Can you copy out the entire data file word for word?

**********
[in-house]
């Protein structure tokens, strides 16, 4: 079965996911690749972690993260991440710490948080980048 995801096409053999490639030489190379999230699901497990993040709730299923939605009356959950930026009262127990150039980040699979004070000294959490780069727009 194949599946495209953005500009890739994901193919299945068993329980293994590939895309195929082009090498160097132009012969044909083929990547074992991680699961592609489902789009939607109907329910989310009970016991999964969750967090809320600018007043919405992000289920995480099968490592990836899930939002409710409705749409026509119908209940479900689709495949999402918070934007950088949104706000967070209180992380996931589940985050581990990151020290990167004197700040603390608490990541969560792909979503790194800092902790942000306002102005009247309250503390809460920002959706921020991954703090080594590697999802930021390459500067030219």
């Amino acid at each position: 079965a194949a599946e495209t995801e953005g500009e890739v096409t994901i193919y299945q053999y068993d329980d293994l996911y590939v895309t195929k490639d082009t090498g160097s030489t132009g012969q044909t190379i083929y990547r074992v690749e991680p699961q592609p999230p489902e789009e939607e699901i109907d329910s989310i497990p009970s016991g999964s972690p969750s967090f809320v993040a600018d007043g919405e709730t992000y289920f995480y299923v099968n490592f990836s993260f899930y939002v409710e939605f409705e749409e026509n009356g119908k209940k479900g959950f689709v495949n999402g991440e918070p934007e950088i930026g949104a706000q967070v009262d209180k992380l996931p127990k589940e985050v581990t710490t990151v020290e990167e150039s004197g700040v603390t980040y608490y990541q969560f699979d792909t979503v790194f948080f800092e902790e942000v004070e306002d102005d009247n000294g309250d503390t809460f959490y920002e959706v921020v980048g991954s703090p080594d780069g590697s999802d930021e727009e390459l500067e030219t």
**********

[in-house]
């Protein structure tokens, strides 16, 4: 079965996911690749972690993260991440710490948080980048 995801096409053999490639030489190379999230699901497990993040709730299923939605009356959950930026009262127990150039980040699979004070000294959490780069727009 194949599946495209953005500009890739994901193919299945068993329980293994590939895309195929082009090498160097132009012969044909083929990547074992991680699961592609489902789009939607109907329910989310009970016991999964969750967090809320600018007043919405992000289920995480099968490592990836899930939002409710409705749409026509119908209940479900689709495949999402918070934007950088949104706000967070209180992380996931589940985050581990990151020290990167004197700040603390608490990541969560792909979503790194800092902790942000306002102005009247309250503390809460920002959706921020991954703090080594590697999802930021390459500067030219």
């Amino acid at each position: 079965a194949a599946e495209t995801e953005g500009e890739v096409t994901i193919y299945q053999y068993d329980d293994l996911y590939v895309t195929k490639d082009t090498g160097s030489t132009g012969q044909t190379i083929y990547r074992v690749e991680p699961q592609p999230p489902e789009e939607e699901i109907d329910s989310i497990p009970s016991g999964s972690p969750s967090f809320v993040a600018d007043g919405e709730t992000y289920f995480y299923v099968n490592f990836s993260f899930y939002v409710e939605f409705e749409e026509n009356g119908k209940k479900g959950f689709v495949n999402g991440e918070p934007e950088i930026g949104a706000q967070v009262d209180k992380l996931p127990k589940e985050v581990t710490t990151v020290e990167e150039s004197g700040v603390t980040y608490y990541q969560f699979d792909t979503v790194f948080f800092e902790e942000v004070e306002d102005d009247n000294g309250d503390t809460f959490y920002e959706v921020v980048g991954s703090p080594d780069g590697s999802d930021e727009e390459l500067e030219t």